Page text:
Ultimately, being cloud-based, the image library is highly scalable and need not be restricted to weeds. Any object or species can be included in the archive by simply opening a new folder. 

The great added benefit of this approach is that data collected as part of this process remains available as a resource to be used in other weed identification and remediation activities – where previously science groups were not enabled to pool data for multiple purposes, adopting a cloud-based approach opens up a whole myriad of new possibilities. And equally, as technology improves year on year, the ability to reprocess historical data with new algorithmic enhancements is another exciting benefit facilitated by the SSWP solution.

Key challenge #2 – poor connectivity in remote/rural areas

The SSWP also has capacity to accept files uploaded by landholders, and in a future phase of development we envisage a system whereby a landholder will upload aerial images (possibly taken with their own drone), and receive back image & GPS references of infestations.       

 A unique feature of the SSWP is its inbuilt tolerance to “line dropouts” of the internet connection frequently experienced in rural areas that would otherwise hamper a landholders’ ability to upload data.

Key challenge #3 – criticality of meta-data and other data-sets

Where raw data such as aerial drone footage is uploaded to the SSWP, the solution mandates input of additional accompanying information to a series of targeted form fields to enable granular categorisation of the feed data for use in later stages of the end to end AI workflow. Criteria associated with the bulk data ingested by the platform is highly valuable to a data scientist charged with identifying the most suitable series of further processing steps needed to develop an effective trained neural network, the core mechanism underpinning AI. 

All uploaded information is date and time-stamped and attributed to a registered user of the platform for future traceability. Additionally SSWP is equipped with features to extract meta-data automatically embedded within the uploaded files by virtue of their compliance to a standardised file format – for example Exif data represents an additional cache of meta-data that is useful to the data scientist to aid in effective neural net model training.

A ‘seasonal gate’ approach to neural network training for the ‘Monaro Wet Spring’ test case

Given the considerable costs and resources involved in data acquisition, upload, labelling and training, the SSWP team decided at the outset to focus on a narrowly-defined ‘seasonal gate’ within which to focus the AI targeted efforts during the initial test phases of the programme.

This additionally made sense as a first proof of concept approach as it was deemed overly ambitious to attempt to build an all-of-year functional AI tool given the wide diversity of weather conditions and landscape colouration that is commonly experienced within the target geography (Monaro region of NSW) over a typical 12 month period. In the cycle of work undertaken in 2020, the drone footage was captured during a 4 week period from, early to late October. 

In taking this ‘seasonal gate’ approach, the Neural Net capability only needs to be highly effective within that narrowly defined set of feed imagery – it’s general purpose capabilities across the rest of the year are effectively ignored (year-round capability will be developed in future phases of the overall SSWP programme). A healthy amount of variation (e.g. drone parameters, paddock variations, land surface variations, prevailing weather conditions) within this narrowed range minimise the risk of what is commonly known in AI as ‘overfit’ (excessively trained to focus on a particular signal).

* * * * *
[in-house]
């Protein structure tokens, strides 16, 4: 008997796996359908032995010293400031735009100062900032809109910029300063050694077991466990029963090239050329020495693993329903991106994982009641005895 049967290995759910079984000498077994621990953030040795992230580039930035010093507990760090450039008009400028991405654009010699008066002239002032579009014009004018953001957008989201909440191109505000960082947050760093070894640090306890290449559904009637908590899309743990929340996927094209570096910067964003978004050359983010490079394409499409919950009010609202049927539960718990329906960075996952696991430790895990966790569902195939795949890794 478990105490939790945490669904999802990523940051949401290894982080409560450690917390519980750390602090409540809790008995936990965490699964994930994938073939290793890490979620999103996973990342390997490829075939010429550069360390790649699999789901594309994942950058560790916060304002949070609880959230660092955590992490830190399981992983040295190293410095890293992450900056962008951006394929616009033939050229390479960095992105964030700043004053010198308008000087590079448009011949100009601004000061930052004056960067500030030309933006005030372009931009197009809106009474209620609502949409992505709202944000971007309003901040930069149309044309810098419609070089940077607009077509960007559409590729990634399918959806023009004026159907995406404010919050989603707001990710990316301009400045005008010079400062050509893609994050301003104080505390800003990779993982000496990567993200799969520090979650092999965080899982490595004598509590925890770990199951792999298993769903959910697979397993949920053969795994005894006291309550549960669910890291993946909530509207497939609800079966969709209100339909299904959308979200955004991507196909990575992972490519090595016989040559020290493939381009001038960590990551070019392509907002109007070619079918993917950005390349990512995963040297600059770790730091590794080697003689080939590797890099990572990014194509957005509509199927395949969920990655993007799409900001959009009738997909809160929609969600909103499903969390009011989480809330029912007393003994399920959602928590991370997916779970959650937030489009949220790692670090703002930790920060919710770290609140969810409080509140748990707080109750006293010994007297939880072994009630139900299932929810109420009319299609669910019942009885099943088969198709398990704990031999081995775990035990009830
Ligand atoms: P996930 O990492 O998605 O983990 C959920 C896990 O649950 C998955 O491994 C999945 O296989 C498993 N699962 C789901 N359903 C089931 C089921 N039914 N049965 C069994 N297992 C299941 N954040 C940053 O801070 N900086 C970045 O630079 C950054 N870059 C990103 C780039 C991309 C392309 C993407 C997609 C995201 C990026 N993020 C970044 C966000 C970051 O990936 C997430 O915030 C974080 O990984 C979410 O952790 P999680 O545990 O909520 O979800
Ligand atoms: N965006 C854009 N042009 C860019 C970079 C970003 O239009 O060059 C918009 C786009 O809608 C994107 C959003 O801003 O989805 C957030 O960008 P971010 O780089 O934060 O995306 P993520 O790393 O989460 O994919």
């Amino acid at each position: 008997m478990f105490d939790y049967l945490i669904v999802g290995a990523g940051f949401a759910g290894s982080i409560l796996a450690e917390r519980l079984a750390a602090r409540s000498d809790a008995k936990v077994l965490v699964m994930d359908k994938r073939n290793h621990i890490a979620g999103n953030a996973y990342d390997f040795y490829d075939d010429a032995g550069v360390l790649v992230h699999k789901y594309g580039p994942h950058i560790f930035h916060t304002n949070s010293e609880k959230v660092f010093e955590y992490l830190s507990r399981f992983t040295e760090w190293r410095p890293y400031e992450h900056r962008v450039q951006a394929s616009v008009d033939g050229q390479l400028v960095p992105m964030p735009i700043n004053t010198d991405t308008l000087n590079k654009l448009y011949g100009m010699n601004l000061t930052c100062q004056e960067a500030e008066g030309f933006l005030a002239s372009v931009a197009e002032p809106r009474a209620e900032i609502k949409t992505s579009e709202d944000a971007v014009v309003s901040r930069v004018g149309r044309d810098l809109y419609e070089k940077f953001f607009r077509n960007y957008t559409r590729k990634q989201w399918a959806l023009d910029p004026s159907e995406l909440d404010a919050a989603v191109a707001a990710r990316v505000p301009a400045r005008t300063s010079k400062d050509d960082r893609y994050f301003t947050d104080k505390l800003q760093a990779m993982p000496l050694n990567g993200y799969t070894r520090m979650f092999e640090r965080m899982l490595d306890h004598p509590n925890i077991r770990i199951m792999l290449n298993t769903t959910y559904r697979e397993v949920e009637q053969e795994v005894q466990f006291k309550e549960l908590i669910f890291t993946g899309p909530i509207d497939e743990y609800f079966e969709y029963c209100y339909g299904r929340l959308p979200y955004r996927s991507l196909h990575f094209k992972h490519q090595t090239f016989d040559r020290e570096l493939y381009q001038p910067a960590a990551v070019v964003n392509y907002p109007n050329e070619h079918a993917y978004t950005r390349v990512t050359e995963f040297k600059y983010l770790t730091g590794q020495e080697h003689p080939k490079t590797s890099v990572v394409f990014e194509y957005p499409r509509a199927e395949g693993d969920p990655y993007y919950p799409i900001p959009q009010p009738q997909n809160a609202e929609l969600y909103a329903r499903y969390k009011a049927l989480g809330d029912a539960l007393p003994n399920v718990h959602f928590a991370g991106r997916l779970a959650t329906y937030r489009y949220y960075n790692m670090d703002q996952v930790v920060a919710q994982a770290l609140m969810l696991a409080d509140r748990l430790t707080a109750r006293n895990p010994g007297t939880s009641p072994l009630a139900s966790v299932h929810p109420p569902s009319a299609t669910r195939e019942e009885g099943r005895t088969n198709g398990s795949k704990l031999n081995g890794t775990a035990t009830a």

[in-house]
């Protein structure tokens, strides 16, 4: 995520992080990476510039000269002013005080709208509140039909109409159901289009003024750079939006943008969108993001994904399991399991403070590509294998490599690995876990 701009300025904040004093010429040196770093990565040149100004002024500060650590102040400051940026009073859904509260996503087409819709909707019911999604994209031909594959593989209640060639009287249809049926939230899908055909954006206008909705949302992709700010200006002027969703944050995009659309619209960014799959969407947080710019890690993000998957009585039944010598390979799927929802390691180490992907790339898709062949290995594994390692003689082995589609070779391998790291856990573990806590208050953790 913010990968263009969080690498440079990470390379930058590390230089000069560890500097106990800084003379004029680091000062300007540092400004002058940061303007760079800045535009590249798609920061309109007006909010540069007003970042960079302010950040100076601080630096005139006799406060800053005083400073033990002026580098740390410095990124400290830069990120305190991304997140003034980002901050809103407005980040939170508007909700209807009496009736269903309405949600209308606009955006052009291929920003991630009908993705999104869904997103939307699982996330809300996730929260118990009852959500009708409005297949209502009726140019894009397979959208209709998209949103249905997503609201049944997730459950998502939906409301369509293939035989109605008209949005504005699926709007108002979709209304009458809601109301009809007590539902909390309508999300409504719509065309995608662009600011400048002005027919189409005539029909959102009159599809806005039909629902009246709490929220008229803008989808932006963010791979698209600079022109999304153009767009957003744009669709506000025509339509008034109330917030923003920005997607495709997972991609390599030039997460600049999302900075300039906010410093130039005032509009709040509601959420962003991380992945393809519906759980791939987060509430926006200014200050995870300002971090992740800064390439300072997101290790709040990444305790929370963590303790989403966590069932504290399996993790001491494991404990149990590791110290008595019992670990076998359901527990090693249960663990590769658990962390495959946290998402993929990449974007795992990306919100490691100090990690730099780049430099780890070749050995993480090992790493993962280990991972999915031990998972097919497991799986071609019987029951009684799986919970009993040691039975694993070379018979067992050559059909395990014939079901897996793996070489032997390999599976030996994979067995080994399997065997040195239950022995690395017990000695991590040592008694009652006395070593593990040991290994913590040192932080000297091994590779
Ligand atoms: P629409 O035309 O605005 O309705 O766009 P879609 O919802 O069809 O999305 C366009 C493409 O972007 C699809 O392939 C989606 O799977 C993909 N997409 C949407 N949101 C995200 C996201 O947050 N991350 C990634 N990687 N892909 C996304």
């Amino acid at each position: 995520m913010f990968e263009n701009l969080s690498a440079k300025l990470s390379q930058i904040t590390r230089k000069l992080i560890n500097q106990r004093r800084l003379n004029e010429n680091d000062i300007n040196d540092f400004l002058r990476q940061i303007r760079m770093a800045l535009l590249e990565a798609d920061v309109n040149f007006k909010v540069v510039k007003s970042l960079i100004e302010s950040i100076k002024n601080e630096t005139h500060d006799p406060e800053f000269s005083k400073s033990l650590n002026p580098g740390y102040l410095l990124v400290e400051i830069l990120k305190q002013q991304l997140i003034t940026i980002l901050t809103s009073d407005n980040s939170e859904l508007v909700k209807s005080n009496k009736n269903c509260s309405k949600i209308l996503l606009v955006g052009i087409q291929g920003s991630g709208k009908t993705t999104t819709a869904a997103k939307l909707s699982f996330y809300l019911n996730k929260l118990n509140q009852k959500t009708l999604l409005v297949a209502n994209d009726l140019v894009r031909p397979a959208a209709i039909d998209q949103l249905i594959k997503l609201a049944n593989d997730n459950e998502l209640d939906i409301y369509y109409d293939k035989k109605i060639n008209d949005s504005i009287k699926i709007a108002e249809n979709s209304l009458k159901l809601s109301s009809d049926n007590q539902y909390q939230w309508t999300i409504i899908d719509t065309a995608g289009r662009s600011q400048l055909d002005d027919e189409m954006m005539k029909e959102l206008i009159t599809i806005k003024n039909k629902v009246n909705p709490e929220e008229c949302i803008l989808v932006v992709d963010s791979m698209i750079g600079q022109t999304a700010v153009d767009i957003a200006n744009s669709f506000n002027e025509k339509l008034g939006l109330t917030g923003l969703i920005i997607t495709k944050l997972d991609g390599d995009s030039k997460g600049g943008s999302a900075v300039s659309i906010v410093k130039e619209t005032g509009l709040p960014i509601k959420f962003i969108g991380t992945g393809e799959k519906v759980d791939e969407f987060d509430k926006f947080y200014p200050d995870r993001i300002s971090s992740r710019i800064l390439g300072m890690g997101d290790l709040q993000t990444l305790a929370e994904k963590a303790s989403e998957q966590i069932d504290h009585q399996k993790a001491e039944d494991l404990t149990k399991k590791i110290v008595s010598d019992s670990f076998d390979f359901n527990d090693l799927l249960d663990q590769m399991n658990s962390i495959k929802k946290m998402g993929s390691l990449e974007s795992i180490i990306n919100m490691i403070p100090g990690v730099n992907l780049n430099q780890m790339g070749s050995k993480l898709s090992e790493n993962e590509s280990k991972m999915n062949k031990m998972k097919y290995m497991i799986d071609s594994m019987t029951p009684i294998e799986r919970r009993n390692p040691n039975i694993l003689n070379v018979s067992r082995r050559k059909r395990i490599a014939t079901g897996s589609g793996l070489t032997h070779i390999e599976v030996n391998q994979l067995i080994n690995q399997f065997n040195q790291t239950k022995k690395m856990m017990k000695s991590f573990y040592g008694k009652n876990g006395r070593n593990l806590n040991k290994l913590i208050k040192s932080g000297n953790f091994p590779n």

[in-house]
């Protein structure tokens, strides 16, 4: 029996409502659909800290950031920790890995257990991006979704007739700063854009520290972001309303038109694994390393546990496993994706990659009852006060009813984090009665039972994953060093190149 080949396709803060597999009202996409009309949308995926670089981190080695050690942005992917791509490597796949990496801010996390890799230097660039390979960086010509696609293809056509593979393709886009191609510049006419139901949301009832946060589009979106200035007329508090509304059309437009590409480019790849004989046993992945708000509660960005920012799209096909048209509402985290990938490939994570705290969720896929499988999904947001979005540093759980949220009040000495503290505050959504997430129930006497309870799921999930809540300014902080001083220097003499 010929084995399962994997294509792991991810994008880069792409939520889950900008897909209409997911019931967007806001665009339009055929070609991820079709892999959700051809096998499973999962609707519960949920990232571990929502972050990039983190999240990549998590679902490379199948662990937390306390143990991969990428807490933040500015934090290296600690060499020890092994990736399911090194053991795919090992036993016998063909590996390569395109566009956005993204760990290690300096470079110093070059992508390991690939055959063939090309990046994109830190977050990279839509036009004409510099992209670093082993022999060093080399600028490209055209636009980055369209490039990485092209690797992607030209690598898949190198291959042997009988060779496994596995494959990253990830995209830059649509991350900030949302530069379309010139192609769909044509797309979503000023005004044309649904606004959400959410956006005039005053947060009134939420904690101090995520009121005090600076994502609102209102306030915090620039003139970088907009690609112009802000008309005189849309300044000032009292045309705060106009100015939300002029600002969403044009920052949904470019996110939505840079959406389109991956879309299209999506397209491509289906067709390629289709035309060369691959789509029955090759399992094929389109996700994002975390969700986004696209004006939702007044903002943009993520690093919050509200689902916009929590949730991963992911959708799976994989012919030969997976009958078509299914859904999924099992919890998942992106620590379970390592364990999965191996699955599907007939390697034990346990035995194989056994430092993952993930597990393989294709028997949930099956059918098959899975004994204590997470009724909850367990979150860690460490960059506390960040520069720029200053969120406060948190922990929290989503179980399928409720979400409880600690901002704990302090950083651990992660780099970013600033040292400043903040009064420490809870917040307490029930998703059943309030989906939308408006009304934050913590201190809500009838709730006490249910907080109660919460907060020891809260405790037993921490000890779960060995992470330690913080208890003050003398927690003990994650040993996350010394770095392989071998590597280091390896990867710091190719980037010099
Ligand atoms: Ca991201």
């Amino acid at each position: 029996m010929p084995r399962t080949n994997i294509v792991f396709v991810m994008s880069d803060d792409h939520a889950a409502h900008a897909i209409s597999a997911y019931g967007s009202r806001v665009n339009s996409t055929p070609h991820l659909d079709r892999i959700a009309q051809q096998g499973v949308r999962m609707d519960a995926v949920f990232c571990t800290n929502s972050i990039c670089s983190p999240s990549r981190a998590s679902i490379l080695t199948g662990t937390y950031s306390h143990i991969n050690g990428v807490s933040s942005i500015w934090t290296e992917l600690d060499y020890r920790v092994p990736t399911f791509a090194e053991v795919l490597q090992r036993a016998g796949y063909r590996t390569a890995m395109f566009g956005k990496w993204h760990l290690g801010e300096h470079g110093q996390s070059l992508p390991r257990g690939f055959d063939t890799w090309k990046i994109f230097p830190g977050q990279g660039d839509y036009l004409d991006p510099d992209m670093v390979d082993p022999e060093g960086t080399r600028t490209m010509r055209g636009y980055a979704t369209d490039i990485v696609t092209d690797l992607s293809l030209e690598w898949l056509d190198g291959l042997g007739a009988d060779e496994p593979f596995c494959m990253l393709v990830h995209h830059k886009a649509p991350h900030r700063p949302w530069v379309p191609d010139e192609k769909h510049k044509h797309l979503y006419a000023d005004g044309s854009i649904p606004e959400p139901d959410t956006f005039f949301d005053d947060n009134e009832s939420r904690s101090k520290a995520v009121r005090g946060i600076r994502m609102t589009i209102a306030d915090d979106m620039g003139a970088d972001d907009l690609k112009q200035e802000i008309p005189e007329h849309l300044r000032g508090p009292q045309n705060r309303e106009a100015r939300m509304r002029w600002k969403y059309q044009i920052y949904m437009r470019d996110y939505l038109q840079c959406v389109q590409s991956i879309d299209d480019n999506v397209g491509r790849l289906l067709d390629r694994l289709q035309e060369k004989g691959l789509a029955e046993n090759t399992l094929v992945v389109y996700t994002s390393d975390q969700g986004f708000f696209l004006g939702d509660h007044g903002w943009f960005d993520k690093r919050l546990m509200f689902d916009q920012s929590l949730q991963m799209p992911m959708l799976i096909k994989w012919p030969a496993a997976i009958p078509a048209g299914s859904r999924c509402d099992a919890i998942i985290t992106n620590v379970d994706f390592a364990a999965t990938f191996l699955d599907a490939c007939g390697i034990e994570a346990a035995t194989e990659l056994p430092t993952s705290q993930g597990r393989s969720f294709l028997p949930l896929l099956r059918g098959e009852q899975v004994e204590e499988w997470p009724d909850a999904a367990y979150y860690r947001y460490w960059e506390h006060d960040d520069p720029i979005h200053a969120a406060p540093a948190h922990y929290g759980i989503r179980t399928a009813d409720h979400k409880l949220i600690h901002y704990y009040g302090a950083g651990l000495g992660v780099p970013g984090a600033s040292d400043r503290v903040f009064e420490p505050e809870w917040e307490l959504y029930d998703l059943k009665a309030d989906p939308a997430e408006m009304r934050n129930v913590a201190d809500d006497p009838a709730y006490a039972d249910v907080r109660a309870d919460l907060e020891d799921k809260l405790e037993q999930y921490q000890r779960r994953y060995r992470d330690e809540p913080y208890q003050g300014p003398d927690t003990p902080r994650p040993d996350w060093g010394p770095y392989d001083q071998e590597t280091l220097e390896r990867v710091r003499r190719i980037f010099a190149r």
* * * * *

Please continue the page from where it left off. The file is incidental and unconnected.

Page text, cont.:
SSWP – 5 Step AI workflow in the cloud – ‘Upload-View-Label-Train-Infer’ – includes screenshots

Upload (Permissions-based with meta-data)

Security governing Users and access restrictions is enabled in the SSWP :

Via an easy-to-use web browser interface, upload image files ‘in bulk’ to the cloud :

Add clear distinguishing meta-data for later search or grouping

View (Browse and explore images and meta data including Exif data)

Enable visual inspection of images within the web browser

View meta-data including Exif Data 

Label (for training and or data validation) –

Work task Assignments (Labelling jobs) 

Labelling jobs can be assigned to nominated operators :-

Labelling Images – Bounding Box or, current option, Classification

The nominated operators can expertly confirm or denote location of weeds using the supported approaches – these include

  • A Bounding Box canvas-drawing tool mechanism to demarcate accurately locations of weed ‘clusters’ in the supplied images
  • A Classification approach to confirm presence or not (i.e. yes or no) in image sets (generally of a smaller dimension than the original sources imagery, as generated via a ‘splice’ pre-processing step). Currently this method is enabled for the SSWP.

Train – build a neural network specialising in ALG detection

Set up and configure the Training model to develop the capability to identify presence of African Lovegrass in Drone images. Developing and refining models over many cycles and iterations to optimise the detection capability is the great challenge of Machine Learning/Artificial Intelligence. The AWS Sagemaker config screens assist greatly in this process :-

Infer – submit candidate data to evaluate the model’s effectiveness

 Pass in new images ‘through’ the trained model for assessment and generation of a resulting confidence metric regarding presence or non presence of a target weed :-

SSWP – Pre and Post-processing steps

To support the critical work of the overseeing data scientist a number of pre and post data processing steps can be enabled :-

  • Splicing – commonly splitting large images into smaller ones to reduce the area-size of detection
  • Segmentation – demarcating areas to exclude from consideration (e.g. miscellaneous objects within the landscape) – typically identified by colour or pixel concentration